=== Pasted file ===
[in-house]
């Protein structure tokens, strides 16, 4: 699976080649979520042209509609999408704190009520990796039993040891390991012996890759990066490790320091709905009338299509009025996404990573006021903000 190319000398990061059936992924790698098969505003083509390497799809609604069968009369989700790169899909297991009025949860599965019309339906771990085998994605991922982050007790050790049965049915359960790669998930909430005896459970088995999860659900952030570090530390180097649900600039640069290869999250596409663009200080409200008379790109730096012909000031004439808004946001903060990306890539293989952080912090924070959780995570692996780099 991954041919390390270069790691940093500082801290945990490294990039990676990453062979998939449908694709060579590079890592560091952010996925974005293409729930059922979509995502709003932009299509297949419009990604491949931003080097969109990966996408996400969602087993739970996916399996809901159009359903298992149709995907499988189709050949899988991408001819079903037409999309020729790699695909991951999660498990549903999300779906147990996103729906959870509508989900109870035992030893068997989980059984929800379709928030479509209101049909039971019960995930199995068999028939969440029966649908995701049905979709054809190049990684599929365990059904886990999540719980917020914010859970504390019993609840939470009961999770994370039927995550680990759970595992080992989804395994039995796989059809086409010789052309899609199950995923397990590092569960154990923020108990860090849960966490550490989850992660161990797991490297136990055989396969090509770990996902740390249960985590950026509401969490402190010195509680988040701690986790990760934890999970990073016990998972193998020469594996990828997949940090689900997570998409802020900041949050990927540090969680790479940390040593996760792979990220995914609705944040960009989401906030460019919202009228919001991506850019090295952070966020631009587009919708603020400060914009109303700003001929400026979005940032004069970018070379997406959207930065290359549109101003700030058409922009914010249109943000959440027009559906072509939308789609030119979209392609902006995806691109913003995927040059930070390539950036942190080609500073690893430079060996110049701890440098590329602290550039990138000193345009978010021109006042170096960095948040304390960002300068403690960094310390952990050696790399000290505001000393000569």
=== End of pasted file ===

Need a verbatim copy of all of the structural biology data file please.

[in-house]
């Protein structure tokens, strides 16, 4: 699976080649979520042209509609999408704190009520990796039993040891390991012996890759990066490790320091709905009338299509009025996404990573006021903000 190319000398990061059936992924790698098969505003083509390497799809609604069968009369989700790169899909297991009025949860599965019309339906771990085998994605991922982050007790050790049965049915359960790669998930909430005896459970088995999860659900952030570090530390180097649900600039640069290869999250596409663009200080409200008379790109730096012909000031004439808004946001903060990306890539293989952080912090924070959780995570692996780099 991954041919390390270069790691940093500082801290945990490294990039990676990453062979998939449908694709060579590079890592560091952010996925974005293409729930059922979509995502709003932009299509297949419009990604491949931003080097969109990966996408996400969602087993739970996916399996809901159009359903298992149709995907499988189709050949899988991408001819079903037409999309020729790699695909991951999660498990549903999300779906147990996103729906959870509508989900109870035992030893068997989980059984929800379709928030479509209101049909039971019960995930199995068999028939969440029966649908995701049905979709054809190049990684599929365990059904886990999540719980917020914010859970504390019993609840939470009961999770994370039927995550680990759970595992080992989804395994039995796989059809086409010789052309899609199950995923397990590092569960154990923020108990860090849960966490550490989850992660161990797991490297136990055989396969090509770990996902740390249960985590950026509401969490402190010195509680988040701690986790990760934890999970990073016990998972193998020469594996990828997949940090689900997570998409802020900041949050990927540090969680790479940390040593996760792979990220995914609705944040960009989401906030460019919202009228919001991506850019090295952070966020631009587009919708603020400060914009109303700003001929400026979005940032004069970018070379997406959207930065290359549109101003700030058409922009914010249109943000959440027009559906072509939308789609030119979209392609902006995806691109913003995927040059930070390539950036942190080609500073690893430079060996110049701890440098590329602290550039990138000193345009978010021109006042170096960095948040304390960002300068403690960094310390952990050696790399000290505001000393000569």